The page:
Background: During the months of July, August, and September 1993, we implemented a respiratory care assessment-treatment pilot study on the orthopedic surgery floor in our hospital. The purpose of the study was to determine feasibility and establish cost-effective treatment plans with quality patient outcomes, while maintaining appropriate communications with physicians and nursing staff.
Study development & implementation: The study's Task Force developed protocols for oxygen therapy, aerosolized medication therapy, volume expansion therapy, and bronchial hygiene therapy using the American Association for Respiratory Care's Clinical Practice Guidelines as supporting documents. Meetings were held with the orthopedic surgeons and nursing staff to inform them of the key components of the pilot program. Ten patient evaluators were trained to assess patients and implement treatment plans.
Evaluation methods: A reference book was established that contained the protocols and support material. Patient outcomes were evaluated using previously established quality assurance plans. The length of stay, procedural volume, and cost data were collected.
Evaluation results: More than 50% of the orders received during the pilot program were for "Respiratory Care Protocol." This allowed the patient care evaluator the flexibility to initiate one of the approved protocols if indicated. No changes in patient outcomes were noted and average length of stay remained unchanged during the pilot study compared to the base period. Treatment volumes decreased, resulting in identified cost savings of $5,318 during the study. Nurses and physicians supported protocol implementation, and increased communication among caregivers was documented. We believe that professionalism of the RCPs was enhanced without compromising the ultimate decision-making responsibilities of the physician.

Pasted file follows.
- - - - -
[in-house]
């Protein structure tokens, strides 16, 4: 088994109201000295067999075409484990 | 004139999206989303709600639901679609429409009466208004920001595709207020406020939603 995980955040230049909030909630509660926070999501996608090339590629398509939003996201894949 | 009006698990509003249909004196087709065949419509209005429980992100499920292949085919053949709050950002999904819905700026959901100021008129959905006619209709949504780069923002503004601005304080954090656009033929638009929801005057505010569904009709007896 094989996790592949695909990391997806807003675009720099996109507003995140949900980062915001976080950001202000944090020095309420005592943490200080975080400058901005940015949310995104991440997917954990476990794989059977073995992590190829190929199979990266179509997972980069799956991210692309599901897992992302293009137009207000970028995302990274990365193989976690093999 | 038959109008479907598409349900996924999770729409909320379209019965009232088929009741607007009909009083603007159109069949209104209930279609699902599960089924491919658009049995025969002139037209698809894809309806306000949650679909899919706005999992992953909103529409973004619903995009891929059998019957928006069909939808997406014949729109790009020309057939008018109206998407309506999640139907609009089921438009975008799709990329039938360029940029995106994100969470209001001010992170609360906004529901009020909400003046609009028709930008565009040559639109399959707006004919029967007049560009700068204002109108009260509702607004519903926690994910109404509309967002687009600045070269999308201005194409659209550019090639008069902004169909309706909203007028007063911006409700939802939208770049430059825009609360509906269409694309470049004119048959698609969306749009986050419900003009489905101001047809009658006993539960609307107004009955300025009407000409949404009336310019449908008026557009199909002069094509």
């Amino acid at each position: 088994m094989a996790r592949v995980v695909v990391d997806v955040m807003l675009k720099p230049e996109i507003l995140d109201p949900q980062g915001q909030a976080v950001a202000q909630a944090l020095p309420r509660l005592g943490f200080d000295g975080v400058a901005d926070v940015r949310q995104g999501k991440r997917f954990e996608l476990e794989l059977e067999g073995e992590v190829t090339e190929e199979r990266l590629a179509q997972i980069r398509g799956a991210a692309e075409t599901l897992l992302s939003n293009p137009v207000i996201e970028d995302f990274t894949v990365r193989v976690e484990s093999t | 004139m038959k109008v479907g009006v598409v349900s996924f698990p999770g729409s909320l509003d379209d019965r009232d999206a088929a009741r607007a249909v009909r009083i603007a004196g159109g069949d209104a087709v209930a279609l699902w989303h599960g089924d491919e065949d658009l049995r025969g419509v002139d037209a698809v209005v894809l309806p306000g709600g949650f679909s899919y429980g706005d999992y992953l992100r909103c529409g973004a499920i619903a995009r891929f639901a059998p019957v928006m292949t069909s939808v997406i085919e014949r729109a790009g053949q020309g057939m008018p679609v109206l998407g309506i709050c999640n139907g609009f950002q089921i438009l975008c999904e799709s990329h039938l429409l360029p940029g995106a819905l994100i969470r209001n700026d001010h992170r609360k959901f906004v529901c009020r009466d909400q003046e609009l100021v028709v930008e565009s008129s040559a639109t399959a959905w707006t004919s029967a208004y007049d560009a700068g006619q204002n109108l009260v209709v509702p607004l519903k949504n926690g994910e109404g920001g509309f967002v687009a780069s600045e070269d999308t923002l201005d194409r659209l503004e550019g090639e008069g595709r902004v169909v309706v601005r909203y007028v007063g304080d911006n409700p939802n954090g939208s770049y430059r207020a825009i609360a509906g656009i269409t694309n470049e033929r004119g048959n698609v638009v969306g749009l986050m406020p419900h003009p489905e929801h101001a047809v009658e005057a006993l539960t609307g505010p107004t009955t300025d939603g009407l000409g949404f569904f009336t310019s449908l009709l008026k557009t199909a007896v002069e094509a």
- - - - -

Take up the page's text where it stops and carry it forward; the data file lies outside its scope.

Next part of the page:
Conclusions: The use of respiratory care protocols is an acceptable method of developing clinically effective and fiscally responsible care plans. RCPs at our hospital were able to implement care plans that resulted in cost savings without a measured change in patient outcomes. Approval has been extended from the Executive Committee of the medical staff to expand hospital-wide.